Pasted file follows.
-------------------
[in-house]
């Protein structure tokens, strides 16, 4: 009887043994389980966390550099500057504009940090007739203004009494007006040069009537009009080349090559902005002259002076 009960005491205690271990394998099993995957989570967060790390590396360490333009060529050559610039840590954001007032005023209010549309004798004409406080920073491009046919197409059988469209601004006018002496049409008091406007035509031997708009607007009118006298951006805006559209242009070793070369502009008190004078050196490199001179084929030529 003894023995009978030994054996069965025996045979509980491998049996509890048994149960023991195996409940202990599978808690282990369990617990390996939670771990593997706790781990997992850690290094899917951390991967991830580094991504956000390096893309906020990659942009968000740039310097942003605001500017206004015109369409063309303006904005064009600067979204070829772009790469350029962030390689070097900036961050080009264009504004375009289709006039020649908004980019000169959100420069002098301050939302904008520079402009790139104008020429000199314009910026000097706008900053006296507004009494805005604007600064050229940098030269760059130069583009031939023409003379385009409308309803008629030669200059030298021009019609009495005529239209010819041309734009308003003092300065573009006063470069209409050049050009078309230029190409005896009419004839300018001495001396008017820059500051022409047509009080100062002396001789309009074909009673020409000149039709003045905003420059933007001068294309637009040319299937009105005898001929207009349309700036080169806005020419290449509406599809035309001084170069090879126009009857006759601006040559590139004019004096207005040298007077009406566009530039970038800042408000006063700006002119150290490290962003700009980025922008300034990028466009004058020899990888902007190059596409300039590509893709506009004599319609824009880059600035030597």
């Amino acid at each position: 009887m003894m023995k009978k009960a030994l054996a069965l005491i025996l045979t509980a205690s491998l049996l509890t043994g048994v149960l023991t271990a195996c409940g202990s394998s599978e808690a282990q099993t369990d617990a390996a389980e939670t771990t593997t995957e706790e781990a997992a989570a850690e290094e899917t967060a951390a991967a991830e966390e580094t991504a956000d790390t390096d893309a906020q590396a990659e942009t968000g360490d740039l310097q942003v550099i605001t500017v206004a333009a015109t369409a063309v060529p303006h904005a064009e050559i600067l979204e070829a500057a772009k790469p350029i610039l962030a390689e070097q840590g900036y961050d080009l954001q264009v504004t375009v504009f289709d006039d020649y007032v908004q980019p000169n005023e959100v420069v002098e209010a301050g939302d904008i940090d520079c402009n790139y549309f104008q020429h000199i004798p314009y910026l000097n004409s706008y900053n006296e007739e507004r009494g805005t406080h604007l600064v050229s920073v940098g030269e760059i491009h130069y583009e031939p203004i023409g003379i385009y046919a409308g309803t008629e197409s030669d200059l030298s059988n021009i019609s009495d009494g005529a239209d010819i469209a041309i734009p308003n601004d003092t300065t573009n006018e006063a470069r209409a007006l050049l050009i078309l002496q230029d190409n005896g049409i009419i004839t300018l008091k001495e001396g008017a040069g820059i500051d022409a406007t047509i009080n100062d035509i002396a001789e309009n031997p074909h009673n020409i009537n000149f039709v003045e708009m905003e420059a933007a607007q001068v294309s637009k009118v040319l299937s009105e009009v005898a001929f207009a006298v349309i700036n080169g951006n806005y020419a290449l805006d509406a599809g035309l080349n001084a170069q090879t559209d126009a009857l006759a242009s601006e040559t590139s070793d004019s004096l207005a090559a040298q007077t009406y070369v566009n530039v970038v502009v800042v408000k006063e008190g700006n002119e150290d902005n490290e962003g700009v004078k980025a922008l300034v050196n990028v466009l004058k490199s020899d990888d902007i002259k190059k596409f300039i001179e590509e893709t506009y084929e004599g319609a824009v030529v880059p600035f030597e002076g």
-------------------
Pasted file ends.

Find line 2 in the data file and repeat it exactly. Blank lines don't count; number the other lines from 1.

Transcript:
């Protein structure tokens, strides 16, 4: 009887043994389980966390550099500057504009940090007739203004009494007006040069009537009009080349090559902005002259002076 009960005491205690271990394998099993995957989570967060790390590396360490333009060529050559610039840590954001007032005023209010549309004798004409406080920073491009046919197409059988469209601004006018002496049409008091406007035509031997708009607007009118006298951006805006559209242009070793070369502009008190004078050196490199001179084929030529 003894023995009978030994054996069965025996045979509980491998049996509890048994149960023991195996409940202990599978808690282990369990617990390996939670771990593997706790781990997992850690290094899917951390991967991830580094991504956000390096893309906020990659942009968000740039310097942003605001500017206004015109369409063309303006904005064009600067979204070829772009790469350029962030390689070097900036961050080009264009504004375009289709006039020649908004980019000169959100420069002098301050939302904008520079402009790139104008020429000199314009910026000097706008900053006296507004009494805005604007600064050229940098030269760059130069583009031939023409003379385009409308309803008629030669200059030298021009019609009495005529239209010819041309734009308003003092300065573009006063470069209409050049050009078309230029190409005896009419004839300018001495001396008017820059500051022409047509009080100062002396001789309009074909009673020409000149039709003045905003420059933007001068294309637009040319299937009105005898001929207009349309700036080169806005020419290449509406599809035309001084170069090879126009009857006759601006040559590139004019004096207005040298007077009406566009530039970038800042408000006063700006002119150290490290962003700009980025922008300034990028466009004058020899990888902007190059596409300039590509893709506009004599319609824009880059600035030597």